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Atheists plan party to celebrate Judgement Day on May 21

by Adam Russett on May 20, 2011

This isn't the first time radio broadcaster and evangelist Harold Camping has predicted the end of the world using complex mathematical equations deduced from the Bible. He first named a date in 1994 when the world would end, but revised his calculations and said that he had gotten the formula wrong the first time.

Now, Camping is convinced that he hasn't made a mistake. Here is the equation he used:

"The number five equals 'atonement', the number 10 equals 'completeness', and the number 17 equals 'heaven,'" claims Camping's Judgement Day 2011. "Christ hung on the cross on April 1, 33 AD. The time between April 1, 33 AD and April 1, 2011 is 1,978 years… If 1,978 is multiplied by 365.2422 days (the number of days in a solar year), the result is 722,449… The time between April 1 and May 21 is 51 days… 51 + 722,449 = 722,500… (5 × 10 × 17)2 or (atonement × completeness × heaven)2 also equals 722,500."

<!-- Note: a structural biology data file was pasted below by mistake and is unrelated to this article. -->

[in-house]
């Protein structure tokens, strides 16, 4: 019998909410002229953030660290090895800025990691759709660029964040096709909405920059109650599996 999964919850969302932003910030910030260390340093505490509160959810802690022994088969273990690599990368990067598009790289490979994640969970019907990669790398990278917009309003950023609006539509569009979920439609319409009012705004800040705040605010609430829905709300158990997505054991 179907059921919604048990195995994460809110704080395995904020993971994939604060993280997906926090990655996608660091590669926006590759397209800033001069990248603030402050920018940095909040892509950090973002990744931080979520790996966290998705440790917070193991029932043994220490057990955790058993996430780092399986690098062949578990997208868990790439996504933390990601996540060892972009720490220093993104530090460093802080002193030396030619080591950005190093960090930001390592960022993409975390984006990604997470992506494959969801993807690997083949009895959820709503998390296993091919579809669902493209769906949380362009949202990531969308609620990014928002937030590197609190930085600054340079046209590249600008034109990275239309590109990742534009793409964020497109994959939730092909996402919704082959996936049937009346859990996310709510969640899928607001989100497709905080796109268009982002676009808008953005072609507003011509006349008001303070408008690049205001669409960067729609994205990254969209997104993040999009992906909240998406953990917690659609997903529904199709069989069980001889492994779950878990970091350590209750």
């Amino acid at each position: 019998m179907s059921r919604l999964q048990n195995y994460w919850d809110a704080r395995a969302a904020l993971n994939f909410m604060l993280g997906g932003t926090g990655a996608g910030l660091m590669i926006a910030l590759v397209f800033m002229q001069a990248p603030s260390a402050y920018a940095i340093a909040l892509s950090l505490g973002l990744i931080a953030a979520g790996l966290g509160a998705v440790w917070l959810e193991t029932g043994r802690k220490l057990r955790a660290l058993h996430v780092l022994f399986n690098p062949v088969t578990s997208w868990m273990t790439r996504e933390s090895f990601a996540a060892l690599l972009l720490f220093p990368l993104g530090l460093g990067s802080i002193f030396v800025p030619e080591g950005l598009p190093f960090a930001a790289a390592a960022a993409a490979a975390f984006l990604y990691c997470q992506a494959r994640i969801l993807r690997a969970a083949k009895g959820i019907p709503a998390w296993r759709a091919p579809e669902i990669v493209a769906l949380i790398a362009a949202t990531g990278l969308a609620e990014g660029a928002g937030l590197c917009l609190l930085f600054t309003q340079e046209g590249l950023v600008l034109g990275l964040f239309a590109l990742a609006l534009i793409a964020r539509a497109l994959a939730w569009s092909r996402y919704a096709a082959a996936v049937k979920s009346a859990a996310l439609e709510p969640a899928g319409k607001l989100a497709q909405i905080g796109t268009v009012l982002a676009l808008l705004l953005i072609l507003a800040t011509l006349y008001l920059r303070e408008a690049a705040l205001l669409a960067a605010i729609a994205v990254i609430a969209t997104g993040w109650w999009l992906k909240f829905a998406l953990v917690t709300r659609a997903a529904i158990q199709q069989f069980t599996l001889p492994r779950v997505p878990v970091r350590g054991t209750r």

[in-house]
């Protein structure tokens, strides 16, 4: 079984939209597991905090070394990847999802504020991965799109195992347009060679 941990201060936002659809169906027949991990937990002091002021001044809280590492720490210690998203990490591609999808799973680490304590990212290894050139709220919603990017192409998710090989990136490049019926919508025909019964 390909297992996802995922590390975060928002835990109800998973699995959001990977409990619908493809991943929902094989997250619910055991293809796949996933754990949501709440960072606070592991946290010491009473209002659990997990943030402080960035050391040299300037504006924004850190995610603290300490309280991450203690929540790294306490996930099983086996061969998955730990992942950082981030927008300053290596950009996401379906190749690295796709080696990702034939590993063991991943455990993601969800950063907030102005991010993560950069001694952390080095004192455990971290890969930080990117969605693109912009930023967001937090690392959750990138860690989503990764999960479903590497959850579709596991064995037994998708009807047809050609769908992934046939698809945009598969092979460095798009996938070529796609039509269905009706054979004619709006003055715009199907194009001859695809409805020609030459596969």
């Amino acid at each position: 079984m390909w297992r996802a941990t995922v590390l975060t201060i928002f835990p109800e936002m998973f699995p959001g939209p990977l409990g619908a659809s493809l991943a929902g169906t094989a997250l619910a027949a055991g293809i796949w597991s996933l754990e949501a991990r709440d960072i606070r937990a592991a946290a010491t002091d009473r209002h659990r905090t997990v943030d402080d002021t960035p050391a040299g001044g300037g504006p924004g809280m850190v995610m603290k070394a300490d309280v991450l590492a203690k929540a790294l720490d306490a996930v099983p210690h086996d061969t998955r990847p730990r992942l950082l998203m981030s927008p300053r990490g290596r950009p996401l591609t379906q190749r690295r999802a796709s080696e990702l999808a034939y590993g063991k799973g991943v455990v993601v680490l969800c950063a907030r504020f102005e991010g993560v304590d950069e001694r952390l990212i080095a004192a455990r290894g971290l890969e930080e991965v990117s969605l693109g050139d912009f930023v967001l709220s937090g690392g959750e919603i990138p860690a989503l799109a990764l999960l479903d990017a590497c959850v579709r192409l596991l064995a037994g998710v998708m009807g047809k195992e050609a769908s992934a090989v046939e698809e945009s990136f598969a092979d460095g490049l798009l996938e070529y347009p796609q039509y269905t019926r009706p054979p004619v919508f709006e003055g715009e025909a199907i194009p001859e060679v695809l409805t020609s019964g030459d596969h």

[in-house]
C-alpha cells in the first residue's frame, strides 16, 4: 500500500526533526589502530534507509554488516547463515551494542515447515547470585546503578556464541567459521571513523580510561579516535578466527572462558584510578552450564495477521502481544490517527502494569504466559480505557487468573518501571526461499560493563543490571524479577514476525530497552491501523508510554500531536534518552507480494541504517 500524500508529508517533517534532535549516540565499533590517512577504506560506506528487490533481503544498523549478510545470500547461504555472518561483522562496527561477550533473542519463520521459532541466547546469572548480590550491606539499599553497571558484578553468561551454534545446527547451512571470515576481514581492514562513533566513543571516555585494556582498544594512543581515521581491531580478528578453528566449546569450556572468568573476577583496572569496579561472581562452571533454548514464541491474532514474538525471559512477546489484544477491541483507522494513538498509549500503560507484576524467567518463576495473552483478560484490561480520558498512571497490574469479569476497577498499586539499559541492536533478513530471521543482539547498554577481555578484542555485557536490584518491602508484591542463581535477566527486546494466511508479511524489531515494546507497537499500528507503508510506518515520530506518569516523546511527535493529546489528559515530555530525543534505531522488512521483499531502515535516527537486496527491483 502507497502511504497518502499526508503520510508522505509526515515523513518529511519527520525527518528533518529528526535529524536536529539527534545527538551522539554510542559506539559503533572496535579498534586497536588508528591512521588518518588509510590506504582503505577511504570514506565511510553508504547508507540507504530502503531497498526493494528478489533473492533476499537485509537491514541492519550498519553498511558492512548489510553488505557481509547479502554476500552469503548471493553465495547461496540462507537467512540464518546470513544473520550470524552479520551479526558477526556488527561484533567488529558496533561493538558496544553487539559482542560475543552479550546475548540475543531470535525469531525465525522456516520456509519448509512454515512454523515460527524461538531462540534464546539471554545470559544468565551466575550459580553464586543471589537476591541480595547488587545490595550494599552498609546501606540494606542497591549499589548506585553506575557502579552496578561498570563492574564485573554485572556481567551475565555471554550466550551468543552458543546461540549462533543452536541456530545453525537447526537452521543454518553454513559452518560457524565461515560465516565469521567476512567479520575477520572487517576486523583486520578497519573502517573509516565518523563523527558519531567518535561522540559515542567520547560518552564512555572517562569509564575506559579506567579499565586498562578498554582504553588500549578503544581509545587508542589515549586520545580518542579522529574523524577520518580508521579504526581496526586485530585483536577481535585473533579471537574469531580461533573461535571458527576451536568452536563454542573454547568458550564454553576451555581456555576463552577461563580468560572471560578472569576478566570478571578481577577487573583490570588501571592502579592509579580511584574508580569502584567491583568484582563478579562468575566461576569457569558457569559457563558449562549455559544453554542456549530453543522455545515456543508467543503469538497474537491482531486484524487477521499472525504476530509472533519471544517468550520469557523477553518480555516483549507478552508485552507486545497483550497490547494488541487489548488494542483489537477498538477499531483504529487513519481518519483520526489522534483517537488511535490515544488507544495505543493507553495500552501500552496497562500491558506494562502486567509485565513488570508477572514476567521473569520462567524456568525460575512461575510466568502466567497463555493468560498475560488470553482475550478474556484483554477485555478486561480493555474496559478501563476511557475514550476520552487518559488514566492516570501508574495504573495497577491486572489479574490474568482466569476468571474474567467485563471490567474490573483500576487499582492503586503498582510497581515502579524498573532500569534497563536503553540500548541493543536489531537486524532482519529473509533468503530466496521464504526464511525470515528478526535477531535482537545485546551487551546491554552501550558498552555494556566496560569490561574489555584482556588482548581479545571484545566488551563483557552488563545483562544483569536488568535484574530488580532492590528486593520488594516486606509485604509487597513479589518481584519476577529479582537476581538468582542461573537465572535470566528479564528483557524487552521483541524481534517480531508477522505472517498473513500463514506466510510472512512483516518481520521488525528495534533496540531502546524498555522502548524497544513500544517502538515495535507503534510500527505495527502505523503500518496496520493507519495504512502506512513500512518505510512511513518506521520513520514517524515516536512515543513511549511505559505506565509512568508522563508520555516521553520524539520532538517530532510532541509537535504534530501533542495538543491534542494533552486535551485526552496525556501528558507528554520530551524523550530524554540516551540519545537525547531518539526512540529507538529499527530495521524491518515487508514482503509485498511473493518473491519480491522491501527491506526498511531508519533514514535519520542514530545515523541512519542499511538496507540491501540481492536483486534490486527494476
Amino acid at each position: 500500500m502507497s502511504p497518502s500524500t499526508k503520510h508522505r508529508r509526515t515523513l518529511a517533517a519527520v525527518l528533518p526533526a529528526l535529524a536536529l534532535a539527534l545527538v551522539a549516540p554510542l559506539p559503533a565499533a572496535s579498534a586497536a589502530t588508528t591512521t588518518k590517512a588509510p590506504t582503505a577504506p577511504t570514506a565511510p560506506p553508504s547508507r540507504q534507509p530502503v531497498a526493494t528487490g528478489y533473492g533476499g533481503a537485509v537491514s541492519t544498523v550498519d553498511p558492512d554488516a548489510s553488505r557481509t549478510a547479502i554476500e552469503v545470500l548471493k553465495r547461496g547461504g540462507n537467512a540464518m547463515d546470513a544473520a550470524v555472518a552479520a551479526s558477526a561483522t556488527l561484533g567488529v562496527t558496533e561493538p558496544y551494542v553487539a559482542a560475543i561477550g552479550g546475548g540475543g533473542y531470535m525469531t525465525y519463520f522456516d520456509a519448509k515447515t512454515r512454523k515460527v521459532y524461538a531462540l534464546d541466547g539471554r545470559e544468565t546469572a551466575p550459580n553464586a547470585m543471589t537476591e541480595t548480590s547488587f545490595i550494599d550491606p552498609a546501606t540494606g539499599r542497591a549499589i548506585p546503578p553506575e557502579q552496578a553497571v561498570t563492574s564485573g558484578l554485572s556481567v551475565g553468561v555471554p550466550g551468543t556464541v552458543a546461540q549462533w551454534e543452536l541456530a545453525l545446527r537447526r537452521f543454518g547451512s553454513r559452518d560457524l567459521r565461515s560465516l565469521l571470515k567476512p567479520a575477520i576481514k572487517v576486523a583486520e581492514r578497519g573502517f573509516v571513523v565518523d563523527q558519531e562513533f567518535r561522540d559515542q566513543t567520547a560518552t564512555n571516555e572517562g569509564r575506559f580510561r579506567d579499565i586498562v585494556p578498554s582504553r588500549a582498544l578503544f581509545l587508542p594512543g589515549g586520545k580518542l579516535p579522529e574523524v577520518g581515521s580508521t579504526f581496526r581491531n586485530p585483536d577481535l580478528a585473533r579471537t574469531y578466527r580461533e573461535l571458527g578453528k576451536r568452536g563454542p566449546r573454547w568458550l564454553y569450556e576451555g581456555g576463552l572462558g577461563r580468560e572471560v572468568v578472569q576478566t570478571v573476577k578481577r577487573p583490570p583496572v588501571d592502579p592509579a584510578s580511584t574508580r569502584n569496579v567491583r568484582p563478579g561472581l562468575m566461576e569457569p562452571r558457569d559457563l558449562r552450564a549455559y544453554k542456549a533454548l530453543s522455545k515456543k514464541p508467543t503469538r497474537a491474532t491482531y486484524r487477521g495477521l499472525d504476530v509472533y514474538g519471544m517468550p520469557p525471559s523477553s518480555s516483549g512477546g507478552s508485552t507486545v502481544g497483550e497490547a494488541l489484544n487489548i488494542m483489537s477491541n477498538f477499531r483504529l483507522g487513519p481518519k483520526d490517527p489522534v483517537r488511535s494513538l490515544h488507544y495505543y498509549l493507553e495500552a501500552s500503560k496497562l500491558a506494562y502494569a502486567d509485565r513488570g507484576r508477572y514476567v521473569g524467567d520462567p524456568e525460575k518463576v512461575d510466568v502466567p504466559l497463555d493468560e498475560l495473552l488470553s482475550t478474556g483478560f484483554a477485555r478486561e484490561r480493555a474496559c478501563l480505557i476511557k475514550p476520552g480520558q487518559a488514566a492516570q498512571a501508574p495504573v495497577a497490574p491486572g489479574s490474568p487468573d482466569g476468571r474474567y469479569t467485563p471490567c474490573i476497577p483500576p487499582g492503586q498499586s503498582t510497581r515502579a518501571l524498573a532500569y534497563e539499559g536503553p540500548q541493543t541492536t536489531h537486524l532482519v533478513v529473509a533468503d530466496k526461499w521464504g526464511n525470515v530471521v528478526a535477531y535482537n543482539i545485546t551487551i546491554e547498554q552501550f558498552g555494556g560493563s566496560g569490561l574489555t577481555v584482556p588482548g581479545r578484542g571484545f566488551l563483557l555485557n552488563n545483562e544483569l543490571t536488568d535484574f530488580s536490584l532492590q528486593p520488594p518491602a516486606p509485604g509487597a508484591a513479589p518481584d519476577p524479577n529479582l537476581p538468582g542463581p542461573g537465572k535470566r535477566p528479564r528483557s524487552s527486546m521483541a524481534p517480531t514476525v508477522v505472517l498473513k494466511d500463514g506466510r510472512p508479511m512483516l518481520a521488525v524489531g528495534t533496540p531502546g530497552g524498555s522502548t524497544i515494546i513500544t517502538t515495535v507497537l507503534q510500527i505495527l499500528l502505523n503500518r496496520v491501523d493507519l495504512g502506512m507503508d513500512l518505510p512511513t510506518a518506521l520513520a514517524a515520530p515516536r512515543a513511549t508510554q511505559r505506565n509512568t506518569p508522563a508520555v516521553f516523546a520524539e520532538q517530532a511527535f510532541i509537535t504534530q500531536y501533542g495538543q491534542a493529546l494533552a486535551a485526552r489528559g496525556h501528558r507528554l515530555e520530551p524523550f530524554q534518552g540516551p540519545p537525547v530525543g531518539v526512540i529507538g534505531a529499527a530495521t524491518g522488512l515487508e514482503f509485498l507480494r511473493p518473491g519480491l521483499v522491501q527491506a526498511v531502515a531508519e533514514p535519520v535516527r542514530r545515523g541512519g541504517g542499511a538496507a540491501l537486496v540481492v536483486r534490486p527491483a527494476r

While Camping believes Jesus will return to earth on Saturday, and the world will be struck by a huge earthquake, most doubt Camping's predictions. Atheists have even started planning Rapture After Parties in North Carolina, a two-day event with the headline "countdown to back-pedaling."

Other parties will take place in Florida, Houston and California.

Camping's message has spread around the world, from Asia to Europe to the Middle East. While he has been criticized by many mainstream figureheads, Camping stands by his prediction and has garnered many followers who have helped make people more aware of the May 21 date.

"The only countries I don't feel too good about are the 'stans' – you know, Afghanistan, Uzbekistan, those countries in Central Asia," Chris McCann of the eBible Fellowship told BBC.

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